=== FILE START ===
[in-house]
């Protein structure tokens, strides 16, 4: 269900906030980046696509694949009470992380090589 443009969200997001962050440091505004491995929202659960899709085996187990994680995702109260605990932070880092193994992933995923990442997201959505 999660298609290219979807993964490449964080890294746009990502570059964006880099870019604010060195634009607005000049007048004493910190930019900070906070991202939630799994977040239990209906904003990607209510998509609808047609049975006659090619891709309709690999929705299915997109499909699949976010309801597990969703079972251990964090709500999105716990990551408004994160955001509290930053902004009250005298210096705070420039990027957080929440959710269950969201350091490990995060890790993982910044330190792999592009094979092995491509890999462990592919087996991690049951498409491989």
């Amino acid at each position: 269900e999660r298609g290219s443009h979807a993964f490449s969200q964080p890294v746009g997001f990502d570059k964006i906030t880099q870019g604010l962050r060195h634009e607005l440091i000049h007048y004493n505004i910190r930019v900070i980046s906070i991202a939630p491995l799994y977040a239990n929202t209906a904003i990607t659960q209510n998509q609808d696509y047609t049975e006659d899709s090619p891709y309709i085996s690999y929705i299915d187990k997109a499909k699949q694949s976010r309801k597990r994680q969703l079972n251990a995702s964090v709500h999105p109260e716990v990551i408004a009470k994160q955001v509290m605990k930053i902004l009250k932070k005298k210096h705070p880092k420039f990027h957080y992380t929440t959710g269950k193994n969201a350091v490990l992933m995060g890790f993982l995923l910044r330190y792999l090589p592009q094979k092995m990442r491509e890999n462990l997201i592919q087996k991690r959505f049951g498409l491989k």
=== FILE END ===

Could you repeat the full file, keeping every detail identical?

[in-house]
């Protein structure tokens, strides 16, 4: 269900906030980046696509694949009470992380090589 443009969200997001962050440091505004491995929202659960899709085996187990994680995702109260605990932070880092193994992933995923990442997201959505 999660298609290219979807993964490449964080890294746009990502570059964006880099870019604010060195634009607005000049007048004493910190930019900070906070991202939630799994977040239990209906904003990607209510998509609808047609049975006659090619891709309709690999929705299915997109499909699949976010309801597990969703079972251990964090709500999105716990990551408004994160955001509290930053902004009250005298210096705070420039990027957080929440959710269950969201350091490990995060890790993982910044330190792999592009094979092995491509890999462990592919087996991690049951498409491989």
């Amino acid at each position: 269900e999660r298609g290219s443009h979807a993964f490449s969200q964080p890294v746009g997001f990502d570059k964006i906030t880099q870019g604010l962050r060195h634009e607005l440091i000049h007048y004493n505004i910190r930019v900070i980046s906070i991202a939630p491995l799994y977040a239990n929202t209906a904003i990607t659960q209510n998509q609808d696509y047609t049975e006659d899709s090619p891709y309709i085996s690999y929705i299915d187990k997109a499909k699949q694949s976010r309801k597990r994680q969703l079972n251990a995702s964090v709500h999105p109260e716990v990551i408004a009470k994160q955001v509290m605990k930053i902004l009250k932070k005298k210096h705070p880092k420039f990027h957080y992380t929440t959710g269950k193994n969201a350091v490990l992933m995060g890790f993982l995923l910044r330190y792999l090589p592009q094979k092995m990442r491509e890999n462990l997201i592919q087996k991690r959505f049951g498409l491989k």